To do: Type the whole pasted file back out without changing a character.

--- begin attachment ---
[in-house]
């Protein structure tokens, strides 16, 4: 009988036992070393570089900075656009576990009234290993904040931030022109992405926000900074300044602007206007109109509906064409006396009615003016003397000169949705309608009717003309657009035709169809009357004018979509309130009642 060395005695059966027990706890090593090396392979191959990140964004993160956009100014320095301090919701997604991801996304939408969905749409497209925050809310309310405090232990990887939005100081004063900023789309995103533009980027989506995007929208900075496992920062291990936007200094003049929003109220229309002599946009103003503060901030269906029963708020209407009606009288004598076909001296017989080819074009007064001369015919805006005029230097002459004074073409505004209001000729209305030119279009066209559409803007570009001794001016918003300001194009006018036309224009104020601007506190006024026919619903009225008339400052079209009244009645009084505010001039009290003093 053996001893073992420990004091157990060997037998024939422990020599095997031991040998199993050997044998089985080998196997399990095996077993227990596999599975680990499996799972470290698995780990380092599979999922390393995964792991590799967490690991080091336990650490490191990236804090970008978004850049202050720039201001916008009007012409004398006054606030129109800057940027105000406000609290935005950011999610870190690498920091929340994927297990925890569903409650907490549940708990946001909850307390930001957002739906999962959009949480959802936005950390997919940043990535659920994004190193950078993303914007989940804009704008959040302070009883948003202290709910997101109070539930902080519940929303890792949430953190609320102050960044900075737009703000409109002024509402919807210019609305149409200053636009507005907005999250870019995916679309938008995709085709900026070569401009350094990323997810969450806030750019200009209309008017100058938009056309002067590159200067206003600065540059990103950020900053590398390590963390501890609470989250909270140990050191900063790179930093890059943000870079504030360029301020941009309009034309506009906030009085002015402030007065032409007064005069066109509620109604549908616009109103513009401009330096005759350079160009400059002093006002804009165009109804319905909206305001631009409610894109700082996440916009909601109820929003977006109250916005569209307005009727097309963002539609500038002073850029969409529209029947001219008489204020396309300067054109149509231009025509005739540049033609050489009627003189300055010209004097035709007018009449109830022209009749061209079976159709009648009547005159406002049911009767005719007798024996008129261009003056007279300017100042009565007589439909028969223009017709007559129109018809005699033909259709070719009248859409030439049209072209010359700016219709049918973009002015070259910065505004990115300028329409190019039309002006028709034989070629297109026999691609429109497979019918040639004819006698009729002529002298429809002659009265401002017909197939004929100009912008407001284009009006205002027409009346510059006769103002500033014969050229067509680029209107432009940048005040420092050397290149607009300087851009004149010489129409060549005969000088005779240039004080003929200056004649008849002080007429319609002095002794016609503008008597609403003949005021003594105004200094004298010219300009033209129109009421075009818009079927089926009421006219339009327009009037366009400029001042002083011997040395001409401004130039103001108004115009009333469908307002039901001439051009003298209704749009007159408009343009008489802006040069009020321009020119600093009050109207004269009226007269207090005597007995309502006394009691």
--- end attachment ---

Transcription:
[in-house]
């Protein structure tokens, strides 16, 4: 009988036992070393570089900075656009576990009234290993904040931030022109992405926000900074300044602007206007109109509906064409006396009615003016003397000169949705309608009717003309657009035709169809009357004018979509309130009642 060395005695059966027990706890090593090396392979191959990140964004993160956009100014320095301090919701997604991801996304939408969905749409497209925050809310309310405090232990990887939005100081004063900023789309995103533009980027989506995007929208900075496992920062291990936007200094003049929003109220229309002599946009103003503060901030269906029963708020209407009606009288004598076909001296017989080819074009007064001369015919805006005029230097002459004074073409505004209001000729209305030119279009066209559409803007570009001794001016918003300001194009006018036309224009104020601007506190006024026919619903009225008339400052079209009244009645009084505010001039009290003093 053996001893073992420990004091157990060997037998024939422990020599095997031991040998199993050997044998089985080998196997399990095996077993227990596999599975680990499996799972470290698995780990380092599979999922390393995964792991590799967490690991080091336990650490490191990236804090970008978004850049202050720039201001916008009007012409004398006054606030129109800057940027105000406000609290935005950011999610870190690498920091929340994927297990925890569903409650907490549940708990946001909850307390930001957002739906999962959009949480959802936005950390997919940043990535659920994004190193950078993303914007989940804009704008959040302070009883948003202290709910997101109070539930902080519940929303890792949430953190609320102050960044900075737009703000409109002024509402919807210019609305149409200053636009507005907005999250870019995916679309938008995709085709900026070569401009350094990323997810969450806030750019200009209309008017100058938009056309002067590159200067206003600065540059990103950020900053590398390590963390501890609470989250909270140990050191900063790179930093890059943000870079504030360029301020941009309009034309506009906030009085002015402030007065032409007064005069066109509620109604549908616009109103513009401009330096005759350079160009400059002093006002804009165009109804319905909206305001631009409610894109700082996440916009909601109820929003977006109250916005569209307005009727097309963002539609500038002073850029969409529209029947001219008489204020396309300067054109149509231009025509005739540049033609050489009627003189300055010209004097035709007018009449109830022209009749061209079976159709009648009547005159406002049911009767005719007798024996008129261009003056007279300017100042009565007589439909028969223009017709007559129109018809005699033909259709070719009248859409030439049209072209010359700016219709049918973009002015070259910065505004990115300028329409190019039309002006028709034989070629297109026999691609429109497979019918040639004819006698009729002529002298429809002659009265401002017909197939004929100009912008407001284009009006205002027409009346510059006769103002500033014969050229067509680029209107432009940048005040420092050397290149607009300087851009004149010489129409060549005969000088005779240039004080003929200056004649008849002080007429319609002095002794016609503008008597609403003949005021003594105004200094004298010219300009033209129109009421075009818009079927089926009421006219339009327009009037366009400029001042002083011997040395001409401004130039103001108004115009009333469908307002039901001439051009003298209704749009007159408009343009008489802006040069009020321009020119600093009050109207004269009226007269207090005597007995309502006394009691």